# Value-at-Risk

• Currently 5/5 Stars.
• 1
• 2
• 3
• 4
• 5

Article Details

January 27, 2009
January 27, 2009
Public
1688
Would you like to...

Explanation of the Value-at-Risk metrics

The VaR answers the question: what the maximum loss with a specified confidence level over a given time horizon could be. To put it another way, the VaR is a measure of the maximum potential change in the value of a portfolio of financial instruments with a given probability over a defined horizon.

For example, if we divide the portfolio return distribution into two areas of 95 percent and 5 percent, as shown in Figure below then an investor may anticipate losing less than the VaR over the given time horizon, for instance, one day. The VaR can be specified over various time frames (commonly, between one day and one month) and probability of loss levels (most often between 1 percent and 10 percent). The VaR can be expressed as a percentage or in absolute profit-loss context (for example, US\$). Obviously, to calculate the VaR over one day horizon, we should analyze the daily distribution of returns, for one month horizon - monthly, and so on. The explained idea derives the formal definition of the VaR as follows: where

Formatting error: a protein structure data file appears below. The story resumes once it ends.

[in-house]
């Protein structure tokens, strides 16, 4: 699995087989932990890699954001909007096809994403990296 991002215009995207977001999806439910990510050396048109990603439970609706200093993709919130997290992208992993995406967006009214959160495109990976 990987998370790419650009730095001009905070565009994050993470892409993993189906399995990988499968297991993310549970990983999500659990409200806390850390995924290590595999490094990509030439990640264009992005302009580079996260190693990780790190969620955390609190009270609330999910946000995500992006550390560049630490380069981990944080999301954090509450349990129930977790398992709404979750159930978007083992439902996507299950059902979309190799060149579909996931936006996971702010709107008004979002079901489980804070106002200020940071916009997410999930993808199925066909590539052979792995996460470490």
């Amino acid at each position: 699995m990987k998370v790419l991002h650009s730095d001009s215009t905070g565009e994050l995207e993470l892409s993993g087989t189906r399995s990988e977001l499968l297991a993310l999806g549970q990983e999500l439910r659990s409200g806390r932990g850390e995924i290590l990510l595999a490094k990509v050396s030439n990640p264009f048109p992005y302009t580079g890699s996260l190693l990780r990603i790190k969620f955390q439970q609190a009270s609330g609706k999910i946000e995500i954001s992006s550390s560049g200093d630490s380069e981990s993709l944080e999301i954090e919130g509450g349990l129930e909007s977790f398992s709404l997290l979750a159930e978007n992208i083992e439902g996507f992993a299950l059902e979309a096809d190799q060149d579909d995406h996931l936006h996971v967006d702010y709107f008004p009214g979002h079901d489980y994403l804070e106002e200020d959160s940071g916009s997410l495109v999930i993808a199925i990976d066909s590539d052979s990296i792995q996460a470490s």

V = the portfolio value
VT = the portfolio value at the end of time horizon T
- relative change in the portfolio value
F(V) = cumulative distribution function of V (cdf)
c = the confidence level.

The VaR may reflect either underperformance of the portfolio relative to its mean or absolute losses depending on the benchmark used. In the first case, it is calculated as a loss relative to a zero return on a portfolio: whereas a drawdown relative the mean of distribution is calculated as Article is in the following categories:

or close

or close